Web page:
The Indian cricket team's South African coach Gary Kirsten credits former New Zealand captain and ex India coach John Wright for providing him with insights on how to approach one of the toughest and most demanding jobs in the game.
Before accepting the post in early 2008, Kirsten pored over John Wright's Indian Summers, a book detailing the New Zealander's time on the subcontinent in charge of a team of rock stars and multi-millionaires.
According to stuff.co.nz, what Kirsten learnt was that he and Wright had more in common than simply being doughty left-handed opening batsmen who served their respective countries with distinction over long careers.
"I read that book very closely. I took a lot out of his philosophies and how he approached the whole environment. Through his book, I tried to understand his approach to the players. It's very generic, you know, it's very broad based," 42-year-old Kirsten said.
"I was going to formulate my own style with each player anyway but it helped to know that John Wright was very much a low key, not standing on the parapet, type of individual who worked in the background," Kirsten adds.
That was certainly not the case with the man who followed Wright, Australian great Greg Chappell, whose forthright manner alienated some Indian players during an acrimonious reign from 2005 to 2007.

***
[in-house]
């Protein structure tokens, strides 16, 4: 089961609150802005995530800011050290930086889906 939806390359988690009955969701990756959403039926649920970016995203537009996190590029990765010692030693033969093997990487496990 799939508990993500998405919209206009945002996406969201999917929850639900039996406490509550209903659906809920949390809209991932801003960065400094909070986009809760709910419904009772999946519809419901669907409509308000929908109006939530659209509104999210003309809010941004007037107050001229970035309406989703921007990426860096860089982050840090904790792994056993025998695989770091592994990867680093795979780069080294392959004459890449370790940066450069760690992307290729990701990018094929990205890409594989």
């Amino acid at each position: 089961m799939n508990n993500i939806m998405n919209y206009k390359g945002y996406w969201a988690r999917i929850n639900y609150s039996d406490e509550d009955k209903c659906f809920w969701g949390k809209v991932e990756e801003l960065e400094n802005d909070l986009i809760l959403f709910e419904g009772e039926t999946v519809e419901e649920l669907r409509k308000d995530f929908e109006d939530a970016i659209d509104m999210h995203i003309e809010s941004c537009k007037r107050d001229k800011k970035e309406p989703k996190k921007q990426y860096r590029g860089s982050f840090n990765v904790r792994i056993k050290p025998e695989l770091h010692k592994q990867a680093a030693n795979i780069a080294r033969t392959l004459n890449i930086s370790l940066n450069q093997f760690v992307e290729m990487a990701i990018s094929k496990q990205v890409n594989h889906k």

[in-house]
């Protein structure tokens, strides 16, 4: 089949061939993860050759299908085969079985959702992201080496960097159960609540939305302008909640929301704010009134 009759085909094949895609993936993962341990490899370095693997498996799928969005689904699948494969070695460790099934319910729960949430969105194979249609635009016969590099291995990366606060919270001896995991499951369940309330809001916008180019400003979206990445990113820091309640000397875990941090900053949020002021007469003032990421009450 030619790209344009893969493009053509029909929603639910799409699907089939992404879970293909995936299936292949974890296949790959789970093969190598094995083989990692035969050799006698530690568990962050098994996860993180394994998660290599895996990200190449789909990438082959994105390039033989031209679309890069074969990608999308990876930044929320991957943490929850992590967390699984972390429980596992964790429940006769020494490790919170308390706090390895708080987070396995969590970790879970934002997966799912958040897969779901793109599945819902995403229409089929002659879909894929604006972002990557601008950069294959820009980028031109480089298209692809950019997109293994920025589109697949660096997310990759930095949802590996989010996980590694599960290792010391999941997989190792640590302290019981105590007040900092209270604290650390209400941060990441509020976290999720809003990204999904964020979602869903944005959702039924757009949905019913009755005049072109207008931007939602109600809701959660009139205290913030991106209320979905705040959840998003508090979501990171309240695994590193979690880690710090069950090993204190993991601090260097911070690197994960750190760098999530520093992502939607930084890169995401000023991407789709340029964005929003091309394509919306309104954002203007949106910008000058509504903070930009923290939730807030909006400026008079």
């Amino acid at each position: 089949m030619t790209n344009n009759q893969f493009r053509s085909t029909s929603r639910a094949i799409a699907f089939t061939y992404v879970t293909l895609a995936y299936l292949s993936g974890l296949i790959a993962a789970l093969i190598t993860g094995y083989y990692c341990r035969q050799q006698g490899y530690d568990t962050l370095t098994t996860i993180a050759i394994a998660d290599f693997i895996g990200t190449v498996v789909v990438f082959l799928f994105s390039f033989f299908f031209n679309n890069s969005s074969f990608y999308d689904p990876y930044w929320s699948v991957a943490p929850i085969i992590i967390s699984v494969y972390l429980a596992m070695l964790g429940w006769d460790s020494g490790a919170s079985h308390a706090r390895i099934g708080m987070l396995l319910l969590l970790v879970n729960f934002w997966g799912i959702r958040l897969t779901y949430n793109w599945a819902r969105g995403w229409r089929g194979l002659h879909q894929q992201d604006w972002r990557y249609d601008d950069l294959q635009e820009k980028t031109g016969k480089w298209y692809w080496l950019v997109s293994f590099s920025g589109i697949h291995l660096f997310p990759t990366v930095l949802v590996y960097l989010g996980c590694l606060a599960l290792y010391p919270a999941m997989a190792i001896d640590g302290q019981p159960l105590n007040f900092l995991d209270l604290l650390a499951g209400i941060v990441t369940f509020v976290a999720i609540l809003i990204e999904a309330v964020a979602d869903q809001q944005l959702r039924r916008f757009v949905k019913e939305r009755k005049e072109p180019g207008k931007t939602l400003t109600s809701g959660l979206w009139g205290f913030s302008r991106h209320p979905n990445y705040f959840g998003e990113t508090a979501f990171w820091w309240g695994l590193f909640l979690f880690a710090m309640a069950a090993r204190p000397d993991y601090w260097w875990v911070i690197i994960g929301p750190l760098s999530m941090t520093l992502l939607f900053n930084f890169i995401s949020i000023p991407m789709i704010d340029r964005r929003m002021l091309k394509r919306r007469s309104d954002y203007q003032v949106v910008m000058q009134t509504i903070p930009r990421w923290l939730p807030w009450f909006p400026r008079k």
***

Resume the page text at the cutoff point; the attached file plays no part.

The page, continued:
Kirsten said the opportunity to coach the Indian cricket team using some of the methods applied by Wright excited him.
He said: "It excited me because if that had been a success in Indian cricket then that was what I was going to do anyway. It was a natural thing for me to do but it really helped to know it had worked for him."
Kirsten, who retired in 2004 after playing 101 tests for South Africa, walked into a potential hornet's nest stirred up by Chappell's fractious player relations and it took some time for him to settle into his role.
He has since managed the job with aplomb, with India rising to the very top of the International Cricket Council Test rankings.
"As a foreign coach, you need the win the players over, you need to build trust with each individual and build an environment where they are comfortable with you," he said.